Ancient Egypt is a study in entrepreneurship. The civilization worshipped a large pantheon of gods, and each had an animal totem. For instance, cats were considered an incarnation of the protective goddess Bastet. It was customary for Egyptians to mummify the animal associated with their favorite god and place the mummy in a temple crypt. Not surprisingly, there were many clever people who made a fortune selling mummified animals. There was a flourishing market too for fake mummies of animals hard to find, like a baboon. Similarly, on the banks of the Nile, enterprising grain cultivators didn’t just relax in the off season. They provided funerary services at nearby burial sites.
And today in Egypt, in the wake of the Arab Spring, this culture of finding business opportunities is being resurrected.
There is quite literally a mad rush among Egyptians to start an enterprise. Since the revolution in the country last year, several foreign businesses have fled, office/commercial space has become cheaper, and soaring unemployment has created a large pool of educated workers. So, many have jumped on the entrepreneurship bandwagon to take advantage of the situation. According to The Daily Beast, Flat6Labs, a Cairo-based firm that gives seed money to aspiring businesspersons, has been receiving hundreds of applications, and over the past year, has launched 18 technology firms. An executive of Egypreneur, a networking platform for budding business types, told Reuters that the number of public conferences for entrepreneurs in Egypt has risen at least eightfold lately.
This newfound entrepreneurial streak in Egypt is so strong that it even got a mention in America’s final presidential debate recently. Explaining the U.S.’ role in Egypt’s chaotic transition last year, President Obama said his administration organized entrepreneurship conferences in the African nation to help rebuild its economy. He was referring to the NexGen IT Entrepreneurs Boot Camp the U.S. State Department held in Cairo last June in collaboration with the governments of Denmark and Egypt. Now the boot camp has selected four technology startups for mentoring in the U.S. and Denmark. According to The New York Times, one of them is developing an app called Bey20llak, “which will let users warn each other about traffic routes,” and the other is creating an app called Inkezny to help users “locate hospitals anywhere in the world.”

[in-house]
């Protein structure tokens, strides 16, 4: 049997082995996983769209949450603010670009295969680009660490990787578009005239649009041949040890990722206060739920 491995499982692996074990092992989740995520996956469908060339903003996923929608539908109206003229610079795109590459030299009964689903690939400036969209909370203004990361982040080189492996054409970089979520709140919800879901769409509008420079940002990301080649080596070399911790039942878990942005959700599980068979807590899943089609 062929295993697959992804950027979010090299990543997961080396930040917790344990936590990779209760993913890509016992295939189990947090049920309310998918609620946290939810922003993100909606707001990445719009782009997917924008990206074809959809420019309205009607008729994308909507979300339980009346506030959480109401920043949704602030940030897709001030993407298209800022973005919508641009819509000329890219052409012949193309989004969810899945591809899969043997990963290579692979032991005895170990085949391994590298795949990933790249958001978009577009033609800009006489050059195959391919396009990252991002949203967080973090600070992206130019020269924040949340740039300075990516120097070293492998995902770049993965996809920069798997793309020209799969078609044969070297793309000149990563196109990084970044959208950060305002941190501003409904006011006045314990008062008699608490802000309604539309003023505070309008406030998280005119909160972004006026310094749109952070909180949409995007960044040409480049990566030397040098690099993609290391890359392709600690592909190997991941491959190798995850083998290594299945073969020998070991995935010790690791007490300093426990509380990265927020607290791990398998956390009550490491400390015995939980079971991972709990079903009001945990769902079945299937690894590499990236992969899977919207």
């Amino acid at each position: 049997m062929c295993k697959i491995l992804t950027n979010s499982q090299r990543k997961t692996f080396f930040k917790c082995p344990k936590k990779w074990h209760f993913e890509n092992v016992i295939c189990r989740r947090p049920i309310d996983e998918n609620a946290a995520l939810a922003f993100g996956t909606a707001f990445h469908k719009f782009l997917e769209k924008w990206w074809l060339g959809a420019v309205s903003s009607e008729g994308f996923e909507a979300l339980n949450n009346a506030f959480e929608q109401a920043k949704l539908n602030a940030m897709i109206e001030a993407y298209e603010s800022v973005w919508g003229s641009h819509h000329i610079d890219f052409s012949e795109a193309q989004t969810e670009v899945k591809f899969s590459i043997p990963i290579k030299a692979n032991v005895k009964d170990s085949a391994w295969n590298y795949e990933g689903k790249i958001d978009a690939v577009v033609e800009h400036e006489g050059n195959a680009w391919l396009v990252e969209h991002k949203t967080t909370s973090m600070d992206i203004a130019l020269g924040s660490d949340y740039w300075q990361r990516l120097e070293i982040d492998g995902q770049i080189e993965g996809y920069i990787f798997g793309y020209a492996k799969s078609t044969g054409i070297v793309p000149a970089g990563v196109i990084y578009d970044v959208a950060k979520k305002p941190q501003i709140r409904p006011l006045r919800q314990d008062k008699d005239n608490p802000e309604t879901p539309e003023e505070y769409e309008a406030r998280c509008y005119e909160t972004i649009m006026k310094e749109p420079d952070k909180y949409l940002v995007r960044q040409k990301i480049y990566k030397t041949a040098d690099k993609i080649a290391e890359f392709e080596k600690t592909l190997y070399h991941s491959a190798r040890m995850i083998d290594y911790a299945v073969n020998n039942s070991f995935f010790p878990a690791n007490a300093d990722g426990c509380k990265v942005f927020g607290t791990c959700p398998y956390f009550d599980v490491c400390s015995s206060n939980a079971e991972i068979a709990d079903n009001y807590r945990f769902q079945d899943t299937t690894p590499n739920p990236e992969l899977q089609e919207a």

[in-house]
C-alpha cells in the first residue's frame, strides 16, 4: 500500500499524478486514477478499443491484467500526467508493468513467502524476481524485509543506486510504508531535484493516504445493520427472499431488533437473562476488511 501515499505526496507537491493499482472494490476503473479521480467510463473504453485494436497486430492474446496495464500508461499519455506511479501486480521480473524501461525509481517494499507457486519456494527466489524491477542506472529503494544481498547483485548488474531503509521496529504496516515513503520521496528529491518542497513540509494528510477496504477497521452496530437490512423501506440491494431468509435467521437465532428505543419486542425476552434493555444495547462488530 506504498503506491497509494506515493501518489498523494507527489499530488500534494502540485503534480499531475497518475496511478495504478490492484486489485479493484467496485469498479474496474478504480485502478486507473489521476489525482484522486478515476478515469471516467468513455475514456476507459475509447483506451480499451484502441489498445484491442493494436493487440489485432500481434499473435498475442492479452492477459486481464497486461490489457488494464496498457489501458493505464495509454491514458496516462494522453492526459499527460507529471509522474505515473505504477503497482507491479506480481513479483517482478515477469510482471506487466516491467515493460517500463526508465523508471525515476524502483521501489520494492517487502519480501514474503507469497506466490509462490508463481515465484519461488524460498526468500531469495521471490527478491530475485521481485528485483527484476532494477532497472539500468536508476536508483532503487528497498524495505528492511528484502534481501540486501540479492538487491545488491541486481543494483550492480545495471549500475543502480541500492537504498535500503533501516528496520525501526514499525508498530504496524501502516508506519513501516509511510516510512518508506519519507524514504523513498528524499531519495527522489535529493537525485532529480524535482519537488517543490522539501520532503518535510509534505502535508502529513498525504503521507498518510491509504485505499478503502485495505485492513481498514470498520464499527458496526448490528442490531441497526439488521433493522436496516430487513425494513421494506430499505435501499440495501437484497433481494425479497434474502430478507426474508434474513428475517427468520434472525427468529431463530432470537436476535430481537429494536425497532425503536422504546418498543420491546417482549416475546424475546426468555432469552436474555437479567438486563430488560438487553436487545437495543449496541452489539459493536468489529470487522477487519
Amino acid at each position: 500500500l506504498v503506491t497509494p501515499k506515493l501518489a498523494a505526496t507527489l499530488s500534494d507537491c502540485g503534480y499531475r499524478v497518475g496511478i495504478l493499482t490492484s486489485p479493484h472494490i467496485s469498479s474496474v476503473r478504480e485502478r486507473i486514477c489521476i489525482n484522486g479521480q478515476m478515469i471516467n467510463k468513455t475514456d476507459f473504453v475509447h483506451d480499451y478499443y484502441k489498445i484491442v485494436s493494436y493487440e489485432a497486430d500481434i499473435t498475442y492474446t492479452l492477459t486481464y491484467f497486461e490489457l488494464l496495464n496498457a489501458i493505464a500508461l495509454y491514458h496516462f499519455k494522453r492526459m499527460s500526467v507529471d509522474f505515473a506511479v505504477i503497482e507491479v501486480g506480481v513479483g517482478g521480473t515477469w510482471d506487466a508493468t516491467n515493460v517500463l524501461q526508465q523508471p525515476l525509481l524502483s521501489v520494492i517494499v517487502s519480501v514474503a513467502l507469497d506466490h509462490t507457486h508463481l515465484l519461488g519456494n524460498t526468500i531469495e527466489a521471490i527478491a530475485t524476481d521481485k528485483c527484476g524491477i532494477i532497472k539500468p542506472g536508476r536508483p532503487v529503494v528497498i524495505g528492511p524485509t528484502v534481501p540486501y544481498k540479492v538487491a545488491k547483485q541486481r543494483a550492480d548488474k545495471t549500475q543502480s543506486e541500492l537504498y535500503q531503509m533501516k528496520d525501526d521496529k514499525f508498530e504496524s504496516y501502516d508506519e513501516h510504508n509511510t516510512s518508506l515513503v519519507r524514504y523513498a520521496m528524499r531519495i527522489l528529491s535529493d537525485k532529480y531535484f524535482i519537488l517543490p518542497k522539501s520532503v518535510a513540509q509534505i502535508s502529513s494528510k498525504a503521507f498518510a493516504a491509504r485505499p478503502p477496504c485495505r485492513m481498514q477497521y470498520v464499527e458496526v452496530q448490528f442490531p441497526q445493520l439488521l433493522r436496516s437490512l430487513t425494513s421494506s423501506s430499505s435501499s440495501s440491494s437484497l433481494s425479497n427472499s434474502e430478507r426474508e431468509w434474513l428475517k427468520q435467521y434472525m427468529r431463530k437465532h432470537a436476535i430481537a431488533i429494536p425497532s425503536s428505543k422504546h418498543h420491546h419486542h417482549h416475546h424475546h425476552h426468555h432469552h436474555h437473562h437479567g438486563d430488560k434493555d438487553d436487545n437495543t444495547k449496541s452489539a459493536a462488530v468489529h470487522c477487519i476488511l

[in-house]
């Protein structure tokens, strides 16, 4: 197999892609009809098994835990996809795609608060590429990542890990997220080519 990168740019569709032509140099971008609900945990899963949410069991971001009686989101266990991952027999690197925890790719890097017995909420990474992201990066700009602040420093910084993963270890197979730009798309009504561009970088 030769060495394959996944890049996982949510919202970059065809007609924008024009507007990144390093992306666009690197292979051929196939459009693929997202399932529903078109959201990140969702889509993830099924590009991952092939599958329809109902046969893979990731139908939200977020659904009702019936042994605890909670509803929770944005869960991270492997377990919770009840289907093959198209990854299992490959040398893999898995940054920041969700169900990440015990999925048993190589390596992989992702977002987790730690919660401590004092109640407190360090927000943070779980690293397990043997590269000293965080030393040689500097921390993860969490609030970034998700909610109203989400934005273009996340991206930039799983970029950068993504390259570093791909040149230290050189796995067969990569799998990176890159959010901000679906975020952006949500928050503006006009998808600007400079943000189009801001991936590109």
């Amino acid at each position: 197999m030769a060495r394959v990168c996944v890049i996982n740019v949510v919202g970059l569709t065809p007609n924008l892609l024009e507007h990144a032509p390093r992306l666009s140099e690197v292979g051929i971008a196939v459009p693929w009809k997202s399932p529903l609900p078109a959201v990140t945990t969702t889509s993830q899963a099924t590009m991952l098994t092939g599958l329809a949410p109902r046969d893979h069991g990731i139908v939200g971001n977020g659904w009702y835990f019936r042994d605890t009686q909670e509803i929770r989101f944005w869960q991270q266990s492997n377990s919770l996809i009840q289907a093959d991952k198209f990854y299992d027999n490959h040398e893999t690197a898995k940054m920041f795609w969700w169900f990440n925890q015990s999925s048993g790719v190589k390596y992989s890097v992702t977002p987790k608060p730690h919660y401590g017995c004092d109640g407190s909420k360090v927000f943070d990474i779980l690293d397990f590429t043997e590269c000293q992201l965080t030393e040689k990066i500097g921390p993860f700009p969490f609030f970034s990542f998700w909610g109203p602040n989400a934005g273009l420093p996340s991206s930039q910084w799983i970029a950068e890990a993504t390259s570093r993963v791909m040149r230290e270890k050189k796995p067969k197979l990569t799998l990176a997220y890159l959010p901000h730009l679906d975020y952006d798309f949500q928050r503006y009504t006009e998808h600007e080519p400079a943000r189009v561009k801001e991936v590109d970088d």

In fact, most new businesses in Egypt have been set up in the software and information technology (IT) domain — for obvious reasons. For one, engineering and computer science courses have always been popular in Egyptian universities. What’s more, thanks to its role in the ‘Arab Spring’ of 2011, social media as a vocation has risen in profile, especially among the youth. But more importantly, an IT-related business requires very little capital. The new ventures in this field that are already on the media’s radar include yadaweya.com, an e-commerce portal that will sell the work of Egyptian artisans, and SuperMama.me, an Arabic language site for women. But it’s not just IT businesses that have taken off. Mashaweer, a personal service company that employs 600 people, runs errands for clients, from taking pets to the vet to grocery shopping.
This entrepreneurship boom certainly augurs well for Egypt, both in the short term and the long run. As the country makes a fresh beginning, its economy is in disarray. The all-important tourism industry is yet to see a notable uptick, and according to unofficial estimates, one in every four Egyptian is unemployed. So, when new businesses hire educated young people, even in small numbers, it certainly helps. Moreover, as is common in MENA countries, Egypt’s economy is badly skewed toward large state-owned companies. In fact, it is widely believed that the Egyptian Army alone accounts for 8%-15% of the nation’s GDP. No wonder then, that some of the largest Egyptian firms are not even listed on the Cairo stock exchange. Therefore, if this trend of starting businesses intensifies in the long term, Egypt may well create a strong mass of small and medium enterprises that will boost employment as well as pay taxes.
Indeed, Egyptians, who are no doubt proud of their glorious rich past and the heritage of the Pharaohs, may one day bask in the limelight of a newfound business resurgence.
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